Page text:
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Multicultural and Gender Studies

Paul Lopez

Dr. Paul López is Professor of Chicana/o and Latina/o Studies. He earned his Bachelors of Arts degree in Chicana/o Studies at California State University, Northridge. His Master’s degree in Sociology was earned at the University of Notre Dame (South Bend, IN), and his Ph.D. in Sociology was earned at Northeastern University (Boston, MA).

Prior to coming to Chico State, Dr. López taught at Boise State University, University of San Francisco, U.C. Santa Barbara, Northeastern University, Northern Essex Community College, and several other colleges and universities.

He has extensive teaching experience having taught several different courses at Chico State. Previous courses he has taught have been Introduction to Chicano Studies, Chicanos in Contemporary Society, Chicanos and Latinos: A Cross-Cultural Approach, Introduction to Sociology, Social Problems, Introduction to Multicultural and Gender Studies, and several other courses. He is currently prepping for the new major in Latinx Studies (Fall 2019) that will have him teaching, Introduction to Latinx Studies, Latinx in Contemporary Society and Social Justice, Latinx and Immigration, and Latinx in the Labor Market.

In 2002, he accepted a Post-Doctoral Fellowship at the Center for Chicano Studies at U.C. Santa Barbara, where he spent the academic year (2002-2003) collecting oral histories of former Mexican braceros (or guest workers) who came to the United States as part of the former U.S.-Mexico Bracero Program (1942-1964). Overall, he has collected 70 oral histories of these former braceros. All of the oral histories were collected in California, and he recently collected several oral histories in Rio de San Antonio, Michoacán, Mexico. He has published two books on the former bracero program, and his second book, Que Fronteras: Mexican Braceros and a Re-examination of the Legacy of Migration was recently published in a second edition.

Beyond Chico State, Dr. López served as a historical consultant for the Pasadena Playhouse for the play titled, Of Mice and Men that was adapted from the classic Steinbeck book of the same name. He also appeared in the PBS film, Los Braceros: Strong Arms to Aid the USA. He has also presented his research at international, national, regional, and local conferences. One of his more memorable presentations was presenting his bracero research at the Centro de Investigaciones sobre América del Norte Universidad Nacional Autónoma de México México. D.F. México.

Additionally, he has started to collect the oral histories of the wives of former braceros with the intention of writing about their experiences as wives of braceros who were impacted by the migration of their husbands to the United States. A review of the literature has little to no research conducted on their valuable migration experience as well.

His publications have been several articles, encyclopedia entries, and book chapters. Among his most recent publications have been: BrownPower/Chicano Movement and Chicano Moratorium. In Lavariega Monforti, (editor), Latinos in the American Political System: An Encyclopedia of Latinos as Voters, Candidates, and Office Holders. ABC-CLIO, Bracero Program. In Frederick F. Wherry, and Golson, J. Geoffrey (editor). The SAGE Encyclopedia of Economics and Society, A Response: Continuity and Change in Hispanic Identity. Ethnicities. Sage Publishers, Reflections on Research Perspectives and Strategies, In Alberto L. Pulido, Barbara Driscoll de Alvardo, and Carmen Samora, (editors). Moving Beyond Borders: Julian Samora and the Establishment of Latino Studies. University of Illinois Press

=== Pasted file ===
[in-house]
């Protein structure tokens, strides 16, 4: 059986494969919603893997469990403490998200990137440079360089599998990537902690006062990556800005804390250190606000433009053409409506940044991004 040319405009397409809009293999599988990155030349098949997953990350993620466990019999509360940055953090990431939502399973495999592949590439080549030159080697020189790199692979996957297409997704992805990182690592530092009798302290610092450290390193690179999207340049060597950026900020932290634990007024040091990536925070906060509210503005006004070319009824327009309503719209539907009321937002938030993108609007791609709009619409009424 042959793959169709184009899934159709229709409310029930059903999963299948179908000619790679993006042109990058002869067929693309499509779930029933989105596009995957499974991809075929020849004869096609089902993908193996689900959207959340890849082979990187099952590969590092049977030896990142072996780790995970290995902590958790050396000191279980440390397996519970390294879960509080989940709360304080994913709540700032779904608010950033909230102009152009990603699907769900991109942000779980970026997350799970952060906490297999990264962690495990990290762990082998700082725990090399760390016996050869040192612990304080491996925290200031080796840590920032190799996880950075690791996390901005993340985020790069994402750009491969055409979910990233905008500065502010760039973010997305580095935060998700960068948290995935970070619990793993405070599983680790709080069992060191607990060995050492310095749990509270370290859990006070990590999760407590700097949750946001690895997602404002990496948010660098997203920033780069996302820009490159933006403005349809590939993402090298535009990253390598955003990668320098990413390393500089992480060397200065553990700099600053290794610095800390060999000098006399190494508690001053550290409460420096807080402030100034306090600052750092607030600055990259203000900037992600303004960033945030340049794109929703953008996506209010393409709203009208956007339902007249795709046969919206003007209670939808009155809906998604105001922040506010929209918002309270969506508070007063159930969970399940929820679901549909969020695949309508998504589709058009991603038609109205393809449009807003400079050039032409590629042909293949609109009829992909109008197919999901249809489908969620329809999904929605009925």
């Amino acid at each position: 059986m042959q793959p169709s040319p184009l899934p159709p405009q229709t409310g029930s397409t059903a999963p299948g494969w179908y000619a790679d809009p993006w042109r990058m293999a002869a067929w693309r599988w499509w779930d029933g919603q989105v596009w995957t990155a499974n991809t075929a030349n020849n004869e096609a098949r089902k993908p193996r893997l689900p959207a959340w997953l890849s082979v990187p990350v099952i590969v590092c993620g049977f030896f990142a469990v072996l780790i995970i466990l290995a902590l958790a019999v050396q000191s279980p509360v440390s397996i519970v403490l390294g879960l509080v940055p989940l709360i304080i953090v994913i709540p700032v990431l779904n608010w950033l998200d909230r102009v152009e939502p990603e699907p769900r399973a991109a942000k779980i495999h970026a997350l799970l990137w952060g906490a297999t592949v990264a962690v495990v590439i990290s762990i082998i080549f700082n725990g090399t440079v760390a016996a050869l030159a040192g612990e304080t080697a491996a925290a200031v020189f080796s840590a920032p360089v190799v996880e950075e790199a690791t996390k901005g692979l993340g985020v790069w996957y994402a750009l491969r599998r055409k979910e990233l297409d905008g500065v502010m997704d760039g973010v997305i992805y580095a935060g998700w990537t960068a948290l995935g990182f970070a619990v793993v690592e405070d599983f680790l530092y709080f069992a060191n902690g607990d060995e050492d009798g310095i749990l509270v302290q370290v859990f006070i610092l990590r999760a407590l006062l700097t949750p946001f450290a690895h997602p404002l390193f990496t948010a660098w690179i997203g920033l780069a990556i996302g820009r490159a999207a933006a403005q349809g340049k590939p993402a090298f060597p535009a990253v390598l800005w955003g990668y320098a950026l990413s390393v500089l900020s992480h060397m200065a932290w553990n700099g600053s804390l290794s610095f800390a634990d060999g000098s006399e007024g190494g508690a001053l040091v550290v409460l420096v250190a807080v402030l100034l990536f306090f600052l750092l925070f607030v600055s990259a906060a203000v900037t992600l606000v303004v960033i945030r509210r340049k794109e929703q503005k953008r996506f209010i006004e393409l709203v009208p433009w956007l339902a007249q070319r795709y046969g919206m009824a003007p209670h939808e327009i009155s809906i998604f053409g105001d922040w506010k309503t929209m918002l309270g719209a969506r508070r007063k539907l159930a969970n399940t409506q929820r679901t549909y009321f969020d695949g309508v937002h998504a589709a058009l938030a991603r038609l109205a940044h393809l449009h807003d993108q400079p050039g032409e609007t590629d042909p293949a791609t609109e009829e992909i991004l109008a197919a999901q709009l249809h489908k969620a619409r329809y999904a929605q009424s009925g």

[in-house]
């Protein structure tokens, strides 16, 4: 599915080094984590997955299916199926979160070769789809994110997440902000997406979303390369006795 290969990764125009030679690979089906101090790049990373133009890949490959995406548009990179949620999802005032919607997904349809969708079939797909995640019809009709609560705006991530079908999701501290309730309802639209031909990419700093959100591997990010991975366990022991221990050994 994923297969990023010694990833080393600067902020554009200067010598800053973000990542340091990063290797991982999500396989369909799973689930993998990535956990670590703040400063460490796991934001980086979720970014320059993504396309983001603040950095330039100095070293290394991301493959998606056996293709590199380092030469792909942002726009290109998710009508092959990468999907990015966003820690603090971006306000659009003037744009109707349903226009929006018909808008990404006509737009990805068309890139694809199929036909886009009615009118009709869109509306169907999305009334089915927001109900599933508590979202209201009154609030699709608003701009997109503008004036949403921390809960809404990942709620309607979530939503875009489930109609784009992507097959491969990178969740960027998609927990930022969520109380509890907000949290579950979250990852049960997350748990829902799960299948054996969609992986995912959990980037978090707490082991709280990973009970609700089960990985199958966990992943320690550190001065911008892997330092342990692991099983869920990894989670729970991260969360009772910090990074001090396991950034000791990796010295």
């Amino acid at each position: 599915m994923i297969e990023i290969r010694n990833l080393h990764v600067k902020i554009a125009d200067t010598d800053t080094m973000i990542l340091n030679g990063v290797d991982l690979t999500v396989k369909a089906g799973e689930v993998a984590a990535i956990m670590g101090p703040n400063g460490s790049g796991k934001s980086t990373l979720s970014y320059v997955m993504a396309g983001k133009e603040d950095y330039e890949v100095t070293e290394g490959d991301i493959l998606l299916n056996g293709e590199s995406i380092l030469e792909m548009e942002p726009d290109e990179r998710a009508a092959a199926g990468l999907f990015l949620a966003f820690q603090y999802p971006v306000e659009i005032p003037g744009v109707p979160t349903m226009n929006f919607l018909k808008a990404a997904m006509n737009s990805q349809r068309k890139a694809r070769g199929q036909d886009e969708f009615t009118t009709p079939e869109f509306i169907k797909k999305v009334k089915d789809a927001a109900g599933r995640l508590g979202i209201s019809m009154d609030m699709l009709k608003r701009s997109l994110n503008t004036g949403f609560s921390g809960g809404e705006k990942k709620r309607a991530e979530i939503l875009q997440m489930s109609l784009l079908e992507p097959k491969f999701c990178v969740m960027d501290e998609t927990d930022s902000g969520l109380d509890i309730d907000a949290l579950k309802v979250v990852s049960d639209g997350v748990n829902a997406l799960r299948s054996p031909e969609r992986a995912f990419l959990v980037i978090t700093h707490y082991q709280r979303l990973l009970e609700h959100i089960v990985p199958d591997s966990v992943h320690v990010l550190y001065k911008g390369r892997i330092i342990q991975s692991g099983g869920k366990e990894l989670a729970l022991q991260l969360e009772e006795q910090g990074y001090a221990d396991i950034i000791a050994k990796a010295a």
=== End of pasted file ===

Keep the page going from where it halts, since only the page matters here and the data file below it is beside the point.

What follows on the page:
He remains active as a peer reviewer for the following journals and book publishers, Bilingual Press, Sage Publishers, Lexington Publishers, Rowland and Littlefield, ATINER’s on-line Paper Series, Books and Journals, Ethnicities, and Allyn and Bacon. He recently completed reviewing two manuscripts for an upcoming issue for the Bilingual Press on the Mexican Government’s sponsored program BECA’s, that gave Chicanas and Chicanos the opportunity to pursue advanced degrees in Mexico during the 1960s and 1970’s.

 Dr. López has also served as a program reviewer for several departments. At Portland State University, he reviewed the Chicano/Latino Studies program, and the Chicano/Latino Studies Department at California State University, Long Beach.

 Finally, he is currently been working on his next project. Examining the migration and settlement of now elderly and former Mexican braceros to the United States. He has been drafting several chapters for submission to peer review academic presses. He remains interested in the social-historical examination of Mexican immigration to the United States, and continues to pursue several different projects related to that subject matter.

Portrait of Paul Lopez